Sartre Essay

972 WordsMay 6, 20134 Pages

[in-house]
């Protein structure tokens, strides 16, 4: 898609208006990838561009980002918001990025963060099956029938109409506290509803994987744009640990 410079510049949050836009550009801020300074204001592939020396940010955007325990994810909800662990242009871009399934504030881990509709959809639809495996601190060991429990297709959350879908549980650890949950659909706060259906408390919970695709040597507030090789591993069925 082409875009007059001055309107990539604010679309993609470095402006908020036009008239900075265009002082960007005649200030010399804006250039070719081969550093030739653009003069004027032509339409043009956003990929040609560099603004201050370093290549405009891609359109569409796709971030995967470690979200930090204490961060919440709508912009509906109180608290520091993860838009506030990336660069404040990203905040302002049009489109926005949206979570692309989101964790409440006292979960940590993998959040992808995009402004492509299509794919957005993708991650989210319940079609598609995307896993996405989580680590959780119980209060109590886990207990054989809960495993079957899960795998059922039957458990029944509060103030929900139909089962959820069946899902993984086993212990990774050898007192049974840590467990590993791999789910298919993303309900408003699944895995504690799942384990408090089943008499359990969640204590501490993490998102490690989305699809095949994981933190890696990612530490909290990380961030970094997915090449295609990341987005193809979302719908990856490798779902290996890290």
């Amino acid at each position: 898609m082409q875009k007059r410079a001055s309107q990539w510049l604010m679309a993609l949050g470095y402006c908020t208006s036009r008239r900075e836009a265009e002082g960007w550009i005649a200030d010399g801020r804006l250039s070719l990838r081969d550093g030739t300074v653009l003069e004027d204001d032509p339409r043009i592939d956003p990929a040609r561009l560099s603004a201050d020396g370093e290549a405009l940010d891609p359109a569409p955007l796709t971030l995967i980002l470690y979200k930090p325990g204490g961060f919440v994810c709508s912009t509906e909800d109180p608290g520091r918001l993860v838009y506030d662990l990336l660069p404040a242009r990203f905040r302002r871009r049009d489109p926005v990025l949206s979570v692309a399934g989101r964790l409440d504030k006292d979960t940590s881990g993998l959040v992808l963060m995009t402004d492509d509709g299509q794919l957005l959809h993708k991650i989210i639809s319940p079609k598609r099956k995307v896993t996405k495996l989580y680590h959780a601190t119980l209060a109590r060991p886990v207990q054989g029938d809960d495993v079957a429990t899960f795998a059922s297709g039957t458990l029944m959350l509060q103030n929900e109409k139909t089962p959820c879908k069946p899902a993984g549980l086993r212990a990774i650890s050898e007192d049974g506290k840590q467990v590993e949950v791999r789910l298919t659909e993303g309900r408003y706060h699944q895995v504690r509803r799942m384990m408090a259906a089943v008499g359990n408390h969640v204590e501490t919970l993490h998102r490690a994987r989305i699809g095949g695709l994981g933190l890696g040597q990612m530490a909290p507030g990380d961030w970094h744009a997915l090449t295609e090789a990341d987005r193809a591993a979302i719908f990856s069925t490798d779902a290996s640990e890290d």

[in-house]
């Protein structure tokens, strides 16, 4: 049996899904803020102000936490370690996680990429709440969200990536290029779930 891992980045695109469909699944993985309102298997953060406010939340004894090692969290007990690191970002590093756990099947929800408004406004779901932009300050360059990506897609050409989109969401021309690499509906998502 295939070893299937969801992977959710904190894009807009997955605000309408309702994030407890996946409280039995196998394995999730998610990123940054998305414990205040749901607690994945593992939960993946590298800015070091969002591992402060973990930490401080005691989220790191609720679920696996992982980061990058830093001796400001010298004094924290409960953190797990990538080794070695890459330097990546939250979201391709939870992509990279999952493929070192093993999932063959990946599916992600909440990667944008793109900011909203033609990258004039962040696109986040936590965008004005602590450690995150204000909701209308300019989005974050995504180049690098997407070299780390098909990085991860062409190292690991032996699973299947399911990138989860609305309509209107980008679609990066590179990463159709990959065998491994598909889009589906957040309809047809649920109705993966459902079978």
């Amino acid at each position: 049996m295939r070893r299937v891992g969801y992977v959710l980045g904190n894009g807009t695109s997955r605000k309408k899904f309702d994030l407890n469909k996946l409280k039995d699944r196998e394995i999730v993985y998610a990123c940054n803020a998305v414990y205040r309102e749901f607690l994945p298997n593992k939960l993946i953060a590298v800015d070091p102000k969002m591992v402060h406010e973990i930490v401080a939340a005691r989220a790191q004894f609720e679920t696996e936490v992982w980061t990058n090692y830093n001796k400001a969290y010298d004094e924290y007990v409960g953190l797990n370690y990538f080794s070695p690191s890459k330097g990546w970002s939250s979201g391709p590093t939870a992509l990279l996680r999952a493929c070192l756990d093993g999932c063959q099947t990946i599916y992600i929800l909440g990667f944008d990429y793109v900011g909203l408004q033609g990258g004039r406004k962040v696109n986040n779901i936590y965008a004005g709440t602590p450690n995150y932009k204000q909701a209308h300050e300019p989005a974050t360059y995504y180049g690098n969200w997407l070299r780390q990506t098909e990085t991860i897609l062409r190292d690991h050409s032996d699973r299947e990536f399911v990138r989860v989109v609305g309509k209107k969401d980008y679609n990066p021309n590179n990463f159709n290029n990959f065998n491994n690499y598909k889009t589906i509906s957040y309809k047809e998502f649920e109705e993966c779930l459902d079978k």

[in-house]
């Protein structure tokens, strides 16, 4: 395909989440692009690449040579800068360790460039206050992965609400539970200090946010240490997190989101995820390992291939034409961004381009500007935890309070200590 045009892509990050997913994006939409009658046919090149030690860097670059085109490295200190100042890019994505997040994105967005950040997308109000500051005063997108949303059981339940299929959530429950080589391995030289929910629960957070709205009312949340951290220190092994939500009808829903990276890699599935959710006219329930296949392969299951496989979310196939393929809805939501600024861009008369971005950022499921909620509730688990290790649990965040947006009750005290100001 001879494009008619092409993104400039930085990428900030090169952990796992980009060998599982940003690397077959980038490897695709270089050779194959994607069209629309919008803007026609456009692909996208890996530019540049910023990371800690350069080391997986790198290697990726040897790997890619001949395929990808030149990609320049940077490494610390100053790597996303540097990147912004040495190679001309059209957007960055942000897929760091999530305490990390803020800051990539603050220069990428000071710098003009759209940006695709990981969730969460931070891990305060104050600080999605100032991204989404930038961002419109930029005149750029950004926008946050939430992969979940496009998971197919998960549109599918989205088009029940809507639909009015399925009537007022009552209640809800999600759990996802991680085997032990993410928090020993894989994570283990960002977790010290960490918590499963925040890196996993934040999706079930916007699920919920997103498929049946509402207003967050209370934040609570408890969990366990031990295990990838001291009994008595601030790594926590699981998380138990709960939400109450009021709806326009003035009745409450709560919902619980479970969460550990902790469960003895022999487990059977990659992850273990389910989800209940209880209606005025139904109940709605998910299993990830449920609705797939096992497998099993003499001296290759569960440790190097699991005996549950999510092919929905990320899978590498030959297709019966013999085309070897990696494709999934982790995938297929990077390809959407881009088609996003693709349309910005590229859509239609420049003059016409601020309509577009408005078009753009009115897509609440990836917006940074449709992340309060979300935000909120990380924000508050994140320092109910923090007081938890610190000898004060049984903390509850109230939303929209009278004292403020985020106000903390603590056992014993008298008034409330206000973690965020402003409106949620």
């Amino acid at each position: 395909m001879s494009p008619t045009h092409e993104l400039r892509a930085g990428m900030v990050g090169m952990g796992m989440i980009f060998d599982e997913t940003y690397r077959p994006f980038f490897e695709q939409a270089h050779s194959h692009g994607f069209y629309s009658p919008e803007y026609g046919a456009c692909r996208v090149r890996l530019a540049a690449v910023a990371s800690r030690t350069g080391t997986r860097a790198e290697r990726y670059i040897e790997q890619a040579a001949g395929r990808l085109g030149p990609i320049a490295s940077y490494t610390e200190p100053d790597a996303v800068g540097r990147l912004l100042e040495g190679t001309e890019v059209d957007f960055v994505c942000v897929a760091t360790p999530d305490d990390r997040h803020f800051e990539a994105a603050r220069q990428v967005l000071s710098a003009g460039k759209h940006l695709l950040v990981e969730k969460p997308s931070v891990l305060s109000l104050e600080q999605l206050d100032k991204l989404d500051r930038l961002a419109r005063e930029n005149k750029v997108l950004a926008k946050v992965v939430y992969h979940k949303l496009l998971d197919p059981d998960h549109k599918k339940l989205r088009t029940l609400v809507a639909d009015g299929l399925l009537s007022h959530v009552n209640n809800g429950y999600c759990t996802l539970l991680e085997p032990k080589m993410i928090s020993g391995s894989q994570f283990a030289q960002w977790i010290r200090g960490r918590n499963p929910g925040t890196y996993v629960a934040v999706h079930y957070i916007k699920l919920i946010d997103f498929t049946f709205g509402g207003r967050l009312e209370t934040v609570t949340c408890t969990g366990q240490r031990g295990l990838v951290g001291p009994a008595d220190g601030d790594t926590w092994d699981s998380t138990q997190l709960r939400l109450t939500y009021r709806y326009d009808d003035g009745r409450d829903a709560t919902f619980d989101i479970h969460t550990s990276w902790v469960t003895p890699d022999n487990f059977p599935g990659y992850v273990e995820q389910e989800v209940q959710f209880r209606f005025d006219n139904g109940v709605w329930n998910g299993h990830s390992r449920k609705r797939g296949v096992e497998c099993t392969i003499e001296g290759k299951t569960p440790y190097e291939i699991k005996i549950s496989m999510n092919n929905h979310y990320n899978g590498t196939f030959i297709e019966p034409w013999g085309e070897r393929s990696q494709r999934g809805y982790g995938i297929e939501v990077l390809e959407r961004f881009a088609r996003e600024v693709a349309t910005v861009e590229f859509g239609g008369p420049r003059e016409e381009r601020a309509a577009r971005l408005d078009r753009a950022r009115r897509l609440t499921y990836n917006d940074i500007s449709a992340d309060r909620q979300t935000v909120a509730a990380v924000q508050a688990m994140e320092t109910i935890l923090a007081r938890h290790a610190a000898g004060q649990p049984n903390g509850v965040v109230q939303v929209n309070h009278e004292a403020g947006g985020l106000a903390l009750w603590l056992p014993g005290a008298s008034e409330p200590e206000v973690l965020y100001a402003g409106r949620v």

The Underrated Ability to Choose From the moment a person wakes up until the person goes to sleep, they are constantly making decisions. These decisions vary from being tedious and time consuming to mundane and effortless. Some require a conscious effort and others can be done unconsciously. Richard Holton believes that in order to perform an action, there must be an intention driving the action; the brain must communicate with the body before it can do something. What one chooses though depends on a variety of factors. He analyzes the fact that one can reach a decision without having to weigh the consequences or vice versa or that the two can occur at the same time. The way Jean Paul Sartre views it is that the way one approaches their decision. For Sartre, one must want to perform the said action and proceed in manner that corresponds to those same feelings. He believes also that one must intend to do the action before one can perform the said action. There must be a cause behind and the will and something that is motivating it for to be an intention, then the action can be performed. Sartre is more focused in describing the steps in decision-making through a metaphysical mind state where Holton is more analytical of the process. In fact, he is proposing that there should be a few central features in order to have a clear definition of what decision-making is. He believes that one’s beliefs and desires do not interfere with their decision-making. Another proposal is that mere thinking and processing will not get oneself closer to performing said action; only once the choice has been made that the action can go underway. It leads to his main purpose, “Once the question of what to do has arisen; it gives to an intention, and the intention leads to the action” (Holton 55). Not until the choice has been made, will it lead to an intention and so forth. If one
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